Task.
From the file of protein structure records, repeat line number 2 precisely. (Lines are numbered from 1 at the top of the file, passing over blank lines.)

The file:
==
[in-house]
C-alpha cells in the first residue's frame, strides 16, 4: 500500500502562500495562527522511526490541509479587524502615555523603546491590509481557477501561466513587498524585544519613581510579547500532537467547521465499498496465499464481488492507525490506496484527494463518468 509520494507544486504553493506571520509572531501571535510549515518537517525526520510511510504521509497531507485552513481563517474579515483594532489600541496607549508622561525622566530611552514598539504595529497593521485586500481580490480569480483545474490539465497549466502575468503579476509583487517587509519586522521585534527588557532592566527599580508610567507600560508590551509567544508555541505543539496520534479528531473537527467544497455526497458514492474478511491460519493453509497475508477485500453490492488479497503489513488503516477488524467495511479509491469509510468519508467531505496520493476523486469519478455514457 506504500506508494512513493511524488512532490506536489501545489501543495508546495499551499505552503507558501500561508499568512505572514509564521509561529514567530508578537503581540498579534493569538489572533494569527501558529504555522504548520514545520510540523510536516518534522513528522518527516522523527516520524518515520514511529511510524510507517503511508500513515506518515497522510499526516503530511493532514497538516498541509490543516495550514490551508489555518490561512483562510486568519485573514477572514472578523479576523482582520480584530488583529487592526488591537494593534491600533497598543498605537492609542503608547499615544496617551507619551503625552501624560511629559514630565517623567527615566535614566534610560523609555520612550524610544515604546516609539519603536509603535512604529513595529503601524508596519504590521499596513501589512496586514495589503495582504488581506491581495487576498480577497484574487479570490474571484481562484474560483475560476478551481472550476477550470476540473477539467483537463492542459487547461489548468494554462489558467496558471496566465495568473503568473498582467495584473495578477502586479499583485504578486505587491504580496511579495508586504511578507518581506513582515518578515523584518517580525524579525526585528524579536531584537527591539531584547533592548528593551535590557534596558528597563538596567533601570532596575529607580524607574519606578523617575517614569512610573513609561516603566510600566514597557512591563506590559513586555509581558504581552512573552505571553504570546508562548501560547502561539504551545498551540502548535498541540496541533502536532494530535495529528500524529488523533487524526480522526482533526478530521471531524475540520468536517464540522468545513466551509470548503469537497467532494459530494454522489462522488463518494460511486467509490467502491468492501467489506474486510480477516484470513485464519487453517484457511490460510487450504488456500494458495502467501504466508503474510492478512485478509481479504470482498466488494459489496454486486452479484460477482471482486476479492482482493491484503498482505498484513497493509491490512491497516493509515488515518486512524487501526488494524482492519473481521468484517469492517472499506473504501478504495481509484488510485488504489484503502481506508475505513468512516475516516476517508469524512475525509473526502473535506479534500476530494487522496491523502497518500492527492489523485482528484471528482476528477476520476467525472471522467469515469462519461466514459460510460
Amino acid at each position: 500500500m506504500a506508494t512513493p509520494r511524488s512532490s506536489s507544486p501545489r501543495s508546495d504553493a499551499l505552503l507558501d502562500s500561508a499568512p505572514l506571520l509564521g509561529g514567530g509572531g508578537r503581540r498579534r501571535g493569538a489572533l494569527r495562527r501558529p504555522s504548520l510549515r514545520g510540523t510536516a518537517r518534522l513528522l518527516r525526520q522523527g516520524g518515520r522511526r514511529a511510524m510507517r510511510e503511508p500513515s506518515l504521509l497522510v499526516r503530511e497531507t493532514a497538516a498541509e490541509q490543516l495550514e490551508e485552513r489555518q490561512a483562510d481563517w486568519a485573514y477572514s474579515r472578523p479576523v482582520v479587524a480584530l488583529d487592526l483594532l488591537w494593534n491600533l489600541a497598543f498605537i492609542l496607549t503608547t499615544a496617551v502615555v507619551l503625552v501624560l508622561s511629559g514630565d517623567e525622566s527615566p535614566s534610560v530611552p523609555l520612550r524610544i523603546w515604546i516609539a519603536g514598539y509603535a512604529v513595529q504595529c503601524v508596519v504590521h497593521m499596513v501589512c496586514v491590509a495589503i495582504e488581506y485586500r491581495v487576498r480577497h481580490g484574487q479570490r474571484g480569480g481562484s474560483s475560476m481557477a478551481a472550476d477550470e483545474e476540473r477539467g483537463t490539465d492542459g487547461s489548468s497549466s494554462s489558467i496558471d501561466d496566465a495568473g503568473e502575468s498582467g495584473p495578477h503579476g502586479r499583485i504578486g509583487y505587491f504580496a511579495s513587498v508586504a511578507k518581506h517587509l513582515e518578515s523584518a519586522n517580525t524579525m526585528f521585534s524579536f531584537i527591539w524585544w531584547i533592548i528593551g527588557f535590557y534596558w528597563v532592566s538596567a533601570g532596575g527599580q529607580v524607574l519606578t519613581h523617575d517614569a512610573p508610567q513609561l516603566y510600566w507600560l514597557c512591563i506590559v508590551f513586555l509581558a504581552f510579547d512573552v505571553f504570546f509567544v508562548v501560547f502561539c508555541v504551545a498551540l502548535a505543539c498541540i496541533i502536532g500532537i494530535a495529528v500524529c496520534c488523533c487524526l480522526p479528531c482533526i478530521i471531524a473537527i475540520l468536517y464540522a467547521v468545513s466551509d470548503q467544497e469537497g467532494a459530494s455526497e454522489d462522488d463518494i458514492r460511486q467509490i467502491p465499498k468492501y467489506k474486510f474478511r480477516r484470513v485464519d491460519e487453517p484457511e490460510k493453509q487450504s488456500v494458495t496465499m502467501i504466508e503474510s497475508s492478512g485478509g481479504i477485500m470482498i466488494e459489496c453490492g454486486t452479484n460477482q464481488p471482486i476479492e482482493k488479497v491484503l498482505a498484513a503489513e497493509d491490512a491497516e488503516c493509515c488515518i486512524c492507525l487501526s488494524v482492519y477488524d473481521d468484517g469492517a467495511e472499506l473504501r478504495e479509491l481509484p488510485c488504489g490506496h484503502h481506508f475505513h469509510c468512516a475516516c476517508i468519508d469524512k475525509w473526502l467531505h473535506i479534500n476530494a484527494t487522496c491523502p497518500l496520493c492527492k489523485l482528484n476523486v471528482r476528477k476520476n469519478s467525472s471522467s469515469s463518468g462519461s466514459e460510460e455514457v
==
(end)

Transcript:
C-alpha cells in the first residue's frame, strides 16, 4: 500500500502562500495562527522511526490541509479587524502615555523603546491590509481557477501561466513587498524585544519613581510579547500532537467547521465499498496465499464481488492507525490506496484527494463518468 509520494507544486504553493506571520509572531501571535510549515518537517525526520510511510504521509497531507485552513481563517474579515483594532489600541496607549508622561525622566530611552514598539504595529497593521485586500481580490480569480483545474490539465497549466502575468503579476509583487517587509519586522521585534527588557532592566527599580508610567507600560508590551509567544508555541505543539496520534479528531473537527467544497455526497458514492474478511491460519493453509497475508477485500453490492488479497503489513488503516477488524467495511479509491469509510468519508467531505496520493476523486469519478455514457 506504500506508494512513493511524488512532490506536489501545489501543495508546495499551499505552503507558501500561508499568512505572514509564521509561529514567530508578537503581540498579534493569538489572533494569527501558529504555522504548520514545520510540523510536516518534522513528522518527516522523527516520524518515520514511529511510524510507517503511508500513515506518515497522510499526516503530511493532514497538516498541509490543516495550514490551508489555518490561512483562510486568519485573514477572514472578523479576523482582520480584530488583529487592526488591537494593534491600533497598543498605537492609542503608547499615544496617551507619551503625552501624560511629559514630565517623567527615566535614566534610560523609555520612550524610544515604546516609539519603536509603535512604529513595529503601524508596519504590521499596513501589512496586514495589503495582504488581506491581495487576498480577497484574487479570490474571484481562484474560483475560476478551481472550476477550470476540473477539467483537463492542459487547461489548468494554462489558467496558471496566465495568473503568473498582467495584473495578477502586479499583485504578486505587491504580496511579495508586504511578507518581506513582515518578515523584518517580525524579525526585528524579536531584537527591539531584547533592548528593551535590557534596558528597563538596567533601570532596575529607580524607574519606578523617575517614569512610573513609561516603566510600566514597557512591563506590559513586555509581558504581552512573552505571553504570546508562548501560547502561539504551545498551540502548535498541540496541533502536532494530535495529528500524529488523533487524526480522526482533526478530521471531524475540520468536517464540522468545513466551509470548503469537497467532494459530494454522489462522488463518494460511486467509490467502491468492501467489506474486510480477516484470513485464519487453517484457511490460510487450504488456500494458495502467501504466508503474510492478512485478509481479504470482498466488494459489496454486486452479484460477482471482486476479492482482493491484503498482505498484513497493509491490512491497516493509515488515518486512524487501526488494524482492519473481521468484517469492517472499506473504501478504495481509484488510485488504489484503502481506508475505513468512516475516516476517508469524512475525509473526502473535506479534500476530494487522496491523502497518500492527492489523485482528484471528482476528477476520476467525472471522467469515469462519461466514459460510460